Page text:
Thursday, September 07, 2006

What Hath Been Wrought

Tubeless mountain-bike tires became available several years ago. And there was much rejoicing, for lo! tubeless tires suffer much less from pinch flats, allowing the rider to run considerably lower pressure, thus enjoying a smoother ride and gaining traction. Further, tubeless tires deflate more slowly when punctured, so the villagers frolicked in the street. But then, the daughter of the gatekeeper pointed out that tubeless tires are heavy and sometimes lose pressure overnight. And so the people reduced their frolicking somewhat.

But alas, road-bikers had not even the choice. To go tubed or not to go tubed; that was not a question. For you see, the great pressure contained within a road tire could not be contained with the magicks known to the village shamen.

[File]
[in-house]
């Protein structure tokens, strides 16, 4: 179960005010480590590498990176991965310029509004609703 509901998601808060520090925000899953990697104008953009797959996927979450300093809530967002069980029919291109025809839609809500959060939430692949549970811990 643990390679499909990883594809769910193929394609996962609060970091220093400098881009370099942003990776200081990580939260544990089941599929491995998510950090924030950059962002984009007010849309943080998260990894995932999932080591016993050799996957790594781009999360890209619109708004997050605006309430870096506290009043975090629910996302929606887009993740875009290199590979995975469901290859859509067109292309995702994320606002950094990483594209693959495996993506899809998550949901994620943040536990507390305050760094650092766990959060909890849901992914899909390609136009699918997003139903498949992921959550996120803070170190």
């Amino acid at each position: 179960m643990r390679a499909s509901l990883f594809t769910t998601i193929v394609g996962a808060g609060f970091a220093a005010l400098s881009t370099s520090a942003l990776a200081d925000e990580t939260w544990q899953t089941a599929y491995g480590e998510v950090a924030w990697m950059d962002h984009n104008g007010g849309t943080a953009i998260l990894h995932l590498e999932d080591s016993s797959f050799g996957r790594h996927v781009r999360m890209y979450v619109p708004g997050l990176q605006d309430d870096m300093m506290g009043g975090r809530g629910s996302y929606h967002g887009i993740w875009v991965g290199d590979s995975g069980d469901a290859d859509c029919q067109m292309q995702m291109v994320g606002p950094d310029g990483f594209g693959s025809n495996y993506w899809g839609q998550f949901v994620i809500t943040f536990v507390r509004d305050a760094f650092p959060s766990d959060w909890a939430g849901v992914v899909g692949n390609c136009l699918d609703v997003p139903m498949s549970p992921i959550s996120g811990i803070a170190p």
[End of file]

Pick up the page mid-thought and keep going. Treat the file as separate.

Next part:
But now, at last, roadies have cause to rejoice as well. For behold, the mighty wizard, Hutchinson, hath wrought tubeless road tires! And, though only a few tubeless-compatible road wheels can be found in the village market, roadies will soon reap the benefits of tubelessness, and without so great a weight penalty. And so, all the villagers will celebrate: the great and the small, the mountain-bikers and the roadies, the awkward teenager and the old woman who sells things you can't quite identify. And they will live happily in peace for many years hereafter.


  1. If you do get a big hole (say from a nail) on a long ride are you screwed? Can you plug the tire on the roadside? That is a nice benefit of tubes, you can carry two or three of them in your pack.

  2. There are patch kits availabe. The patches themselves are much like tube pathces, but bigger and thicker.

    Also, most people carry a tube. You can still run a tube in your formerly tubeless tire; just pull out the valve core, stick in your tube, inflate, and off you go.